"'It's a target-rich environment,'" the Republican said in an interview in Salt Lake City's suburbs. "'Even before we get to Day One, we've got two years' worth of material already lined up. She has four years of history at the State Department, and it ain't good.'"
Even in this calendar year, Chaffetz seemed primed to go after Clinton.
So yes, there are a lot of ways in which 2017 wouldn't look all that different with Clinton in the White House. Podhoretz, however, omitted the most obvious areas where Clinton and Trump would differ: the areas of politics and policy where a president exerts the most unconstrained influence.
Focus on the rhetoric first. I seriously doubt that Clinton would publicly characterise the mainstream media as "the enemy of the American people" or tweet insults directed at critical commentators or request public effusions of praise from her cabinet or just generally act ridiculous in the public eye. To be fair, Podhoretz acknowledges this, noting that "Hillary is many things, and many not good things, but she is not a sower of chaos or the subject of infighting so constant that no one can even catch a breath before one weird story is displaced by another. She's far too boring for that." Still, this is not an insignificant difference.
The more important differences are in the policies where the executive ranch wields the greatest authority. I am pretty sure that a Justice Department under Clinton would not have "taken a sledgehammer to Obama's legacy" on incarceration, voting rights, and private prisons. A Clinton administration would not engage in the kind of deregulation that, say, Environmental Protection Agency head Scott Pruitt would. A Clinton administration would not issue a dumb, self-defeating travel ban on seven Muslim-majority countries. A Clinton administration would not solicit bids to build a wall along U.S.-Mexico.
More generally, however, Clinton would be conducting foreign policy rather differently. She would not have withdrawn from either the Paris climate accord or the Trans-Pacific Partnership (I know she opposed the latter during the campaign, but the far more likely option is that she would have sought to negotiate additional side deals akin to how her husband dealt with NAFTA). There would be no underhanded GCC effort to embargo Qatar, because Clinton would never have been so stupid as to have given the Saudis and Emiratis a blank check to do so.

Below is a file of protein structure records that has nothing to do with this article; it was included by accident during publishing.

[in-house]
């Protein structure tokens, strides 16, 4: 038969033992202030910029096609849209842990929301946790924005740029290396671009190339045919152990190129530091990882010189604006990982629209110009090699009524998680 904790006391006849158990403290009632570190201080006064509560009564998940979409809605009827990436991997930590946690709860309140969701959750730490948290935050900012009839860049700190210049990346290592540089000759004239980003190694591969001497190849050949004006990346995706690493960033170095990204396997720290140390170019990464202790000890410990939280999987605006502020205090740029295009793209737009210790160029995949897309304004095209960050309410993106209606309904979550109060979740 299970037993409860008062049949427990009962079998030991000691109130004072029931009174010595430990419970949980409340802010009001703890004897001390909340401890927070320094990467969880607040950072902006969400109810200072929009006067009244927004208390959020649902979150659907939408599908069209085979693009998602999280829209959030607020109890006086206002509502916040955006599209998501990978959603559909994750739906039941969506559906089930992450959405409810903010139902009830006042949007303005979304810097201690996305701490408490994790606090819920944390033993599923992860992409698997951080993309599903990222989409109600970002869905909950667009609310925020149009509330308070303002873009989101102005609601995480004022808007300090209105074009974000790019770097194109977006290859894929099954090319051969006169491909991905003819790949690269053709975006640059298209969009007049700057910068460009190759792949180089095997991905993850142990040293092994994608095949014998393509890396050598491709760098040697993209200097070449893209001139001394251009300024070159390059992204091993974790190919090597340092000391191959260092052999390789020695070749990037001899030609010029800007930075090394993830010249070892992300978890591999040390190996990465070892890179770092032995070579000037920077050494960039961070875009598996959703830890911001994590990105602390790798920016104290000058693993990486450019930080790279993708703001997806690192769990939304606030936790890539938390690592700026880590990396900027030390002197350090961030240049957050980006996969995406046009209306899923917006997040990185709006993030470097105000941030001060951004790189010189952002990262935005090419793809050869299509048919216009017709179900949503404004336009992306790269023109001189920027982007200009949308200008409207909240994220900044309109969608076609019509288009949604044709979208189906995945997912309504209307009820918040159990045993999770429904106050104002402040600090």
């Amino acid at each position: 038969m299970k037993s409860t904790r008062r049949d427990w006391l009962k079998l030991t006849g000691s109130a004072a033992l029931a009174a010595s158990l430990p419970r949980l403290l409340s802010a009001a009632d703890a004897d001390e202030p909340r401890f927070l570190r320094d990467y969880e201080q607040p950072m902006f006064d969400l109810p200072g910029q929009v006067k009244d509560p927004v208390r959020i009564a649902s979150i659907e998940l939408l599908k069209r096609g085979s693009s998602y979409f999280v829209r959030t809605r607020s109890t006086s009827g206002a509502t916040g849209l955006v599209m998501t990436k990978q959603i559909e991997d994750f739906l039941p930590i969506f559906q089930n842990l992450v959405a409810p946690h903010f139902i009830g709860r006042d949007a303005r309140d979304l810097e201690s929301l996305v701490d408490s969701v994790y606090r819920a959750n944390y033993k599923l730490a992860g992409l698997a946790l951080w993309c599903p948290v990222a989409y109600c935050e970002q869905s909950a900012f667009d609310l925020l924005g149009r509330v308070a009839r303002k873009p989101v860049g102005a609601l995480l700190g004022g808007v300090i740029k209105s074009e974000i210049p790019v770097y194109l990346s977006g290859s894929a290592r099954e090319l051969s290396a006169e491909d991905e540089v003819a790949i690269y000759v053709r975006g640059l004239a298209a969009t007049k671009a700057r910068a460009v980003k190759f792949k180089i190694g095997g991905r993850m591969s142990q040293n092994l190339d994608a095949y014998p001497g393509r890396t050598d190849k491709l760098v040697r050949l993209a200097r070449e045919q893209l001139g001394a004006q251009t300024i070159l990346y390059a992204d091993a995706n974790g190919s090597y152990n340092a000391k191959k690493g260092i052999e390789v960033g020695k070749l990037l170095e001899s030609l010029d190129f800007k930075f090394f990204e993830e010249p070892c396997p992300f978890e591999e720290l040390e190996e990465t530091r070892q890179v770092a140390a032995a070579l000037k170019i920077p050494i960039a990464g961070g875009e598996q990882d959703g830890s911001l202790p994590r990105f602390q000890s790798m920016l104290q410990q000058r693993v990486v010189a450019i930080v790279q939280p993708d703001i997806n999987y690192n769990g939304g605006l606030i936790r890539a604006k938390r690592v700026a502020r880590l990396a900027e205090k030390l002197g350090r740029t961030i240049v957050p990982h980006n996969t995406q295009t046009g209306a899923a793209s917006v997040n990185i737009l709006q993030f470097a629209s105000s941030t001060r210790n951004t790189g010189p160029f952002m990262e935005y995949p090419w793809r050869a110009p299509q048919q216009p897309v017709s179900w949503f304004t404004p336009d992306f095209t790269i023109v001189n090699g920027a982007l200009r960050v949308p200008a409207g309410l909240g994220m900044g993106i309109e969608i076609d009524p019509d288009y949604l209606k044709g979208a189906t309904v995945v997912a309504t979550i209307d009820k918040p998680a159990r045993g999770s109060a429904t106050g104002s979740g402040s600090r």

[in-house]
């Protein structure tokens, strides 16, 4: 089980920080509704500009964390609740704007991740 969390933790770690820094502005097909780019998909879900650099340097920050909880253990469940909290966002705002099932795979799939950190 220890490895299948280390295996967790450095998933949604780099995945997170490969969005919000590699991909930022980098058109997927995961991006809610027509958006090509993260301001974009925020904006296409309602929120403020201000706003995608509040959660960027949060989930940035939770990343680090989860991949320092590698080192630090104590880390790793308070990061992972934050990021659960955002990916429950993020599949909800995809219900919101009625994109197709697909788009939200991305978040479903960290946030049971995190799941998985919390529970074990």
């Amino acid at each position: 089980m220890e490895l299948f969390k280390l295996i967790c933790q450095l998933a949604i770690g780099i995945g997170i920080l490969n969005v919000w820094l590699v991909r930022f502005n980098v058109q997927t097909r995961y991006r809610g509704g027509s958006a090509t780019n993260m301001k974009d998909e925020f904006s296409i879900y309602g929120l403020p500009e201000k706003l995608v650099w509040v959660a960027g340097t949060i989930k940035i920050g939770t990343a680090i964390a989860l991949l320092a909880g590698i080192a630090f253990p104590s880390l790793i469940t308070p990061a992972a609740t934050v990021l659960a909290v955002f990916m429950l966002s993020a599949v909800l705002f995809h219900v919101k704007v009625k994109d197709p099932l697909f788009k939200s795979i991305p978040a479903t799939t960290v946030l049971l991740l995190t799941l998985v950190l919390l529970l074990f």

The nation under Clinton would not be contemplating the start of the dumbest trade war in this century. European allies would not be talking about the need to go it alone. Asian allies would not talk about the need to "cut the tag" with the United States. The likelihood of a competent secretary of state doing his or her job seems much higher than odds of the current one doing anything constructive. There would be no ongoing beclowning of the executive branch. And no one would be worried about the sudden collapse of American soft power, because it wouldn't be collapsing.
If Clinton were president right now, American foreign policy would not have deviated too much from the prior status quo. She would have made America Boring Again. And given how this year has actually gone, I would take that outcome every day of the week and twice on Sundays.
Drezner is a professor of international politics at the Fletcher School of Law and Diplomacy at Tufts University and a regular contributor to PostEverything.